Few things conjure up more images of celebrations, festivities and joy than popping the cork of a crisply chilled bottle of champagne. For hundreds of years it has cemented its place as an indispensable necessity in the courts of kings and the runways of fashion alike. And with over 300 million bottles produced per annum in the relatively small Champagne region – it seems world’s thirst for the drink once known as “the devil’s wine” (a 19th century name given to the effervescent liquid due to its propensity for its seemingly self-popping corks) is truly unquenchable.
The history of champagne is as bright as its bubbles and its international popularity can be traced in large part to its success in being marketed to aristocracy across Europe and the upper echelons of British society. Wine makers would outwardly promote their famous consumers in their advertisements, successfully garnering the attention of a growing and aspiring middle class.
Although most champagnes were originally consumed as sweet dessert drinks, the UK palate required a drier, crisper finish as the wine was generally consumed on its own there as an aperitif. This led to the denomination ‘Brut’ for the English market which was drier, ala Goût anglais (“English taste”), and is most similar to the champagnes we know today.
Indeed, the bond between Britain and Champagne has deep roots and has been credited with giving the wine a boost on the global stage. UK Prime Ministers (Winston Churchill, a life-long lover of champagne, even has a Pol Roger vintage named after him) and the monarchy alike have endorsed the drink for centuries – creating a trend followed by America and subsequently, the rest of the world. Thus, even today, the UK is an essential market for champagne makers.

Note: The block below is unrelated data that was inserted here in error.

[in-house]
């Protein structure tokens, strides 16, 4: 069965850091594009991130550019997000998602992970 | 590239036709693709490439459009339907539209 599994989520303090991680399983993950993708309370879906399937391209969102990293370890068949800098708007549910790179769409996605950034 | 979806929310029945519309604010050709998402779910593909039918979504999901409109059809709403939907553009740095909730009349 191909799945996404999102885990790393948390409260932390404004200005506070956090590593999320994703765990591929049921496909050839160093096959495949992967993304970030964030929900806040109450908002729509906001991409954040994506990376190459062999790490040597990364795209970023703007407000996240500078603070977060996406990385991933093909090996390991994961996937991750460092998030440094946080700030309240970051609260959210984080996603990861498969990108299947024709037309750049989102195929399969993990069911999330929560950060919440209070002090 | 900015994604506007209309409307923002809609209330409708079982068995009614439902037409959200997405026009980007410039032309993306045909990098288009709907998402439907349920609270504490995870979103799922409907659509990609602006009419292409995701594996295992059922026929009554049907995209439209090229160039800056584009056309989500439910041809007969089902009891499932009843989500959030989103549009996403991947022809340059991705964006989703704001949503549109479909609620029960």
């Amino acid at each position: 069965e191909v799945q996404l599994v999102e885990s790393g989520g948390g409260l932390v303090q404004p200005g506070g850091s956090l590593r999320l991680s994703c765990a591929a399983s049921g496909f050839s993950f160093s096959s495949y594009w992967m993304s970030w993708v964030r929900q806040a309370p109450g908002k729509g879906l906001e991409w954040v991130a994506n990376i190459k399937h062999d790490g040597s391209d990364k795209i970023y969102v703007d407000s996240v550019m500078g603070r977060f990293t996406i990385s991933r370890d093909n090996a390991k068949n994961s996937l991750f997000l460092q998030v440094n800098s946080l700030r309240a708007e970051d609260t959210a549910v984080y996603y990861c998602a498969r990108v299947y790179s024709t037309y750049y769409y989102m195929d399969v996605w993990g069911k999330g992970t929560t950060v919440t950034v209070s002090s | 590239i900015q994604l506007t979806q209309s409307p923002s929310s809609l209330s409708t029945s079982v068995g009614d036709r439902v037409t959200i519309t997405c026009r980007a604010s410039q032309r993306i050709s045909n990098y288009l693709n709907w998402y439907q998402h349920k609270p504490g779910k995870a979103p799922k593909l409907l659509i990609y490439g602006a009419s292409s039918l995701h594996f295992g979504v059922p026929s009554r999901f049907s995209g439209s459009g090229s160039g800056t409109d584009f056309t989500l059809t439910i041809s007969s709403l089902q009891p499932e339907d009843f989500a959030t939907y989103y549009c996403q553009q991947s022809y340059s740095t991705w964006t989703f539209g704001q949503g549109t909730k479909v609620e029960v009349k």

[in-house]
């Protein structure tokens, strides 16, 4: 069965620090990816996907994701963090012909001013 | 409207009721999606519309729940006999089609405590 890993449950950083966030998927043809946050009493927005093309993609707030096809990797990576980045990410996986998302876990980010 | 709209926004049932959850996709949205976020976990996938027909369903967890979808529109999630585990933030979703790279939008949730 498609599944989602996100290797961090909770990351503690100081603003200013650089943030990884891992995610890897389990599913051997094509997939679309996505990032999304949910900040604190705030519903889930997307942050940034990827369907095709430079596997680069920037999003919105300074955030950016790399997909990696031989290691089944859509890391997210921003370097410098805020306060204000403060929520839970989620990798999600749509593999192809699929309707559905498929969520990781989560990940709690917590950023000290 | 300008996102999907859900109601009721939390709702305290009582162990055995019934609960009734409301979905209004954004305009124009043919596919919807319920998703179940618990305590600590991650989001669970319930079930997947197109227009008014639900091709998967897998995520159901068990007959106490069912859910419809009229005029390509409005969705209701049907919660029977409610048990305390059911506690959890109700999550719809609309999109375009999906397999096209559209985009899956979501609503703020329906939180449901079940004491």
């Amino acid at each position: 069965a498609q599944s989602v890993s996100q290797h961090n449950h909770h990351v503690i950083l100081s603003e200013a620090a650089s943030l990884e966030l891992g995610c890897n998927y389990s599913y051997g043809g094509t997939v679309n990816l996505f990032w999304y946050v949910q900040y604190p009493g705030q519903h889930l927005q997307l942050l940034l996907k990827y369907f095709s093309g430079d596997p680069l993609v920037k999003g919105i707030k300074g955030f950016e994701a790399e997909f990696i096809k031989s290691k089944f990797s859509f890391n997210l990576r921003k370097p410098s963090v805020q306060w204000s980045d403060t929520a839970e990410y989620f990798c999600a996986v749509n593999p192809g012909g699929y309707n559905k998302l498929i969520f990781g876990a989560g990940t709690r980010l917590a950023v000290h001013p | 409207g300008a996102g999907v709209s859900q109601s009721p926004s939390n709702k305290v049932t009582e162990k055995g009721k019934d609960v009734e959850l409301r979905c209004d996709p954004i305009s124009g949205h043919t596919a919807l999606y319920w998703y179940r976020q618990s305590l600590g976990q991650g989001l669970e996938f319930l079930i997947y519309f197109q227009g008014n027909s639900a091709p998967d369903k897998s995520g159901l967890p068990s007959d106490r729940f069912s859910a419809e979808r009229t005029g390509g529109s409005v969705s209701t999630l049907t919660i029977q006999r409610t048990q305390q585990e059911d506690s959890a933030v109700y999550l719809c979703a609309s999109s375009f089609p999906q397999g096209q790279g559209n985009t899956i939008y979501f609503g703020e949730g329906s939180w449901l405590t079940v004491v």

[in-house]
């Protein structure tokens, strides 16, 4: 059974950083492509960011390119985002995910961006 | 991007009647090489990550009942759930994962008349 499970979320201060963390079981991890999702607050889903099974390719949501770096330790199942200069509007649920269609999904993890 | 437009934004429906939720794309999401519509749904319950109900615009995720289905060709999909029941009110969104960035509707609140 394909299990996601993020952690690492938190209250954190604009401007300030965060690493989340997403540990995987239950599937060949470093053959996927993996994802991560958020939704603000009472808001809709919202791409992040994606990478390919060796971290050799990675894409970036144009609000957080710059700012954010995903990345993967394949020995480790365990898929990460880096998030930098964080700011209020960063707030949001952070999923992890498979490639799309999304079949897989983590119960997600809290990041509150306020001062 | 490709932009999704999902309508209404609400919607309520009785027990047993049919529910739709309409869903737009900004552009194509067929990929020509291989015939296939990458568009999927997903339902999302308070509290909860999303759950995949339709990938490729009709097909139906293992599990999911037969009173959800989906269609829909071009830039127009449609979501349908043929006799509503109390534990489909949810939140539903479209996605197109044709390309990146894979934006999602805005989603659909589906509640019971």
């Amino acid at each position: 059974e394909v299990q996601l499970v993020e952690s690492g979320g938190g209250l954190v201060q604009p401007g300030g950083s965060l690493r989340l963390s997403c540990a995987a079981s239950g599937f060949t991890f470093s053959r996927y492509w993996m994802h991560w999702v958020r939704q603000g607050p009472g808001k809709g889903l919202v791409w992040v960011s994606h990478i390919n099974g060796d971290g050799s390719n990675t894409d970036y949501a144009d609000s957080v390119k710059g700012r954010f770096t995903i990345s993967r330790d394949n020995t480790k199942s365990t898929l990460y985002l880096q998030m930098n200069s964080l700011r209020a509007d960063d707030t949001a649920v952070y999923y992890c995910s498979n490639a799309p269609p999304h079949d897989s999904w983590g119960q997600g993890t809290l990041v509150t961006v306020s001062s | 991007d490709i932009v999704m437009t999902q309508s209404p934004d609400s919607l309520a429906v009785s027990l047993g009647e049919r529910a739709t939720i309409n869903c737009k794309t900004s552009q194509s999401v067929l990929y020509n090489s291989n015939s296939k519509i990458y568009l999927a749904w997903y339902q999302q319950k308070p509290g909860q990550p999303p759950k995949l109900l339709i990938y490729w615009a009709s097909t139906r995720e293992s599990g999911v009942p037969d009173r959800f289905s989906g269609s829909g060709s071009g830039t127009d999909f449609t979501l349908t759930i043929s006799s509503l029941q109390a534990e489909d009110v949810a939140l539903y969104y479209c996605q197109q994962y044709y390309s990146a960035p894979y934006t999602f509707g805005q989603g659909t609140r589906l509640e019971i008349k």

As the market for champagne has grown internationally, so has the fierce competition between growers. Marketing spend has exponentially increased over time and brands have jostled for the top positions across sales, taste and reputation by investing in everything from sponsored luxury polo competitions to immersive experiences for consumers.
The latest move by a major grower comes from the Taittinger house, who this week announced that they will be building a vineyard, growing and tasting centre outside of London in Kent. This is a first for any French winemaker who have historically shunned the idea growing outside of the Champagne region itself.
Taittinger is looking to capitalise on the growth of English sparkling wines (such as NYETimber and others) who have proven that Southern England’s soil is rich and fruitful for the production of excellent sparkling wines. Pairing a local production with one of the world’s largest consumer markets for champagne certainly seems to be a very well calculated bet on the future.
Although it is pertinent to note that Taittinger’s new British wine cannot strictly be called ‘champagne’ (due to Appellation d’Origine Contrôlée rules only sparkling wine actually grown in Champagne can use the name) the Taittinger house is banking on it’s own brand to promote and sell 400 000 bottles of English Taittinger.
The future seems undoubtedly bright for Taittinger and – more broadly – for the vineyards of the English countryside who have been virtually neglected in the market since the Romans ruled the isle between 43–84AD. Their time has finally come and we couldn’t be happier. So much so – we might have to reach into the dustier corners of the DDW cellar and pop a cork in celebration.
Here’s to champagne, finally coming home – Á votre santé and cheers!!
UP NEXT: Science says cheese makes it better…